Rosneft was on the verge on Thursday of becoming the world's biggest public oil trader by buying BP's half interest in the troubled but rich TNK-BP joint venture in Russia.
State-owned Rosneft waited until an 0800 GMT deadline before making a cash-and-shares offer which Dow Jones Newswires valued at $25 billion (19 billion euros) -- about three billion dollars less than indicated in earlier press reports.
That deal is set to be followed with a buyout of BP's four ex-Soviet billionaire partners for an even larger sum of up to $29 billion.
Completing the deal would bring the Russian state its greatest control of the oil sector since the Soviet era and re-define how the market operates under President Vladimir Putin.
The TNK-BP agreements culminate a year of tumult at Russia's third-largest oil company that highlighted the problems Western majors had in settling in for profitable business with Putin and his coterie of former spies in control.
The Financial Times reported that under Thursday's deal will see BP raise its stake in Rosneft from 1.4 percent to between 10 and 20 percent.
But Rosneft stressed that both deals were still only at the draft stage and did not imply necessary agreement.
"We continue to evaluate a number of opportunities and will update the market as and when appropriate," a Rosneft spokesperson said in an e-mailed statement to AFP.
And BP spokesman in London said only that "we are reviewing options including any offers that we have received."
Rosneft and the Soviet-born oligarchs who own the other half of TNK-BP had signed a memorandum of understanding on Tuesday which would result in Rosneft acquiring the Russian tycoons' stake at a later date.
The billionaires have experienced strained ties with the Russian government and were forced to concede that a company run by them and Rosneft jointly would most likely fail to function and require them eventually to sell their stake.
Various reports put the value of the deal with the tycoons -- to be completed most likely after the BP swap is set in place -- at $28-$29 billion.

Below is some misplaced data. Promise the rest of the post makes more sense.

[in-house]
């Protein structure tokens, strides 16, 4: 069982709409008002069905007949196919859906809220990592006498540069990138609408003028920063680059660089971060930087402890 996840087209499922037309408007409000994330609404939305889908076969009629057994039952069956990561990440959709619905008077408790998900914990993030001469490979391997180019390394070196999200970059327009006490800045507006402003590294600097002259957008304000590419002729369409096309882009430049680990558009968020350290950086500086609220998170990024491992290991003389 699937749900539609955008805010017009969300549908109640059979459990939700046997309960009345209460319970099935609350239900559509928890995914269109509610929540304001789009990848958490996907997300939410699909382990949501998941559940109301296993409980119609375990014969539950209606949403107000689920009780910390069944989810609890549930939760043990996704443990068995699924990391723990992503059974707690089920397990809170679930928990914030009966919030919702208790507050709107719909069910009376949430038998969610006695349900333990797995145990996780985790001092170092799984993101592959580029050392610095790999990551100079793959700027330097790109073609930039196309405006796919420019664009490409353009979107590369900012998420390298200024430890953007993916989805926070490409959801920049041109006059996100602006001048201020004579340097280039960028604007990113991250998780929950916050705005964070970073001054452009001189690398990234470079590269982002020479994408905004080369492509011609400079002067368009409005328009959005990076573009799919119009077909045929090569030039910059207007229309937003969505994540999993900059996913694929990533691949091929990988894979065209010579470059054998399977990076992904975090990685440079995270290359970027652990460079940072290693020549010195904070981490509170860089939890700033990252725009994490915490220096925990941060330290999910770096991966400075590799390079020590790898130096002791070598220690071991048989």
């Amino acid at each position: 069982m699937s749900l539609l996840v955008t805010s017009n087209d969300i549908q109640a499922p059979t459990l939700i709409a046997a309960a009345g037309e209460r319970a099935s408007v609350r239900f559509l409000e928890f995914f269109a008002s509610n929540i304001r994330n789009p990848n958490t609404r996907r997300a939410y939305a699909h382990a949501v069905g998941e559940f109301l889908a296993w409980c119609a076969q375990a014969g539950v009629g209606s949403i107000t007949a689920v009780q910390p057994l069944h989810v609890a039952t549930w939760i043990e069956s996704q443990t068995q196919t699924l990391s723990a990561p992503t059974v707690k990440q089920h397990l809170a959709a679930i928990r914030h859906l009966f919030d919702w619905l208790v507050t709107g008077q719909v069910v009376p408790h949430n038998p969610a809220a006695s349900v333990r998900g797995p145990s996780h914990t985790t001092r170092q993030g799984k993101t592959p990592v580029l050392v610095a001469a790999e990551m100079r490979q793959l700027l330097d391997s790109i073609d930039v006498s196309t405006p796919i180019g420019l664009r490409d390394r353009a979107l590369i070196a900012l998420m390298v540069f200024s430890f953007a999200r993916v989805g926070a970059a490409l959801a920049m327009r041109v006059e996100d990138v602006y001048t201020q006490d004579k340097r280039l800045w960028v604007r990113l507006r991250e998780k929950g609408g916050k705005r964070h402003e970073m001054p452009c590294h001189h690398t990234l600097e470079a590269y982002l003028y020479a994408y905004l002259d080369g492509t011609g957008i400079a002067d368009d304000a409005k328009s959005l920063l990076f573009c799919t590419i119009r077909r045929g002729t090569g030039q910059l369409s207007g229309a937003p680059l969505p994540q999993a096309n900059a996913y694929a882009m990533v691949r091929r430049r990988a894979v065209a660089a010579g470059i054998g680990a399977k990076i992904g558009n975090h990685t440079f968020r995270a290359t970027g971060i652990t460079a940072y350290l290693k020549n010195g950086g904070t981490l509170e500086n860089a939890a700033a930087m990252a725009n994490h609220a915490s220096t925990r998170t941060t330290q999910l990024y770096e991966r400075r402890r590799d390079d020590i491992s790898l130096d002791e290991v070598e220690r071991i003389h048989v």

The expected arrangement would make Rosneft the world's biggest publicly traded oil producer with daily crude output of more than three million barrels a day -- far more than current leader ExxonMobil's 2.3 million barrel figure.
It should also relieve tensions at one of Russia's most profitable oil companies -- a venture BP launched in 2003 to expand its presence in a country with the world's biggest oil and natural gas output.
TNK-BP has generated tens of billions of dollars and was responsible for more than a quarter of BP's crude output last year.
Yet tensions reached breaking point over BP's early 2011 efforts to strike a separate Arctic oil tie-up with Rosneft that the tycoons coveted for themselves.
That Arctic deal was blocked by the billionaires in a shock move that only deteriorated their relations with both Rosneft and BP still further.
BP chief Bob Dudley meanwhile has insisted that he still sees a future in Russia and has been willing to cede shares in TNK-BP in favour of a profitable long-term arrangement with Rosneft.
The deal should also see the state assert its greatest control of Russian oil sector since the Soviet era and work toward President Vladimir Putin's dream of national giants effectively running sectors of the economy for the Kremlin.
Finances still stand in the way of the arrangement because they would require Rosneft to go into heavy debt.
"It is unclear if Rosneft would be interested in acquiring the whole of TNK-BP, but doing so would likely result in much higher leverage and potentially additional negative rating action," Fitch Ratings said in an analysis of Rosneft's current investment-grade status.
A source close to TNK-BP oligarchs said their part of the arrangement could stretch out over an especially long period "because there is no financing yet."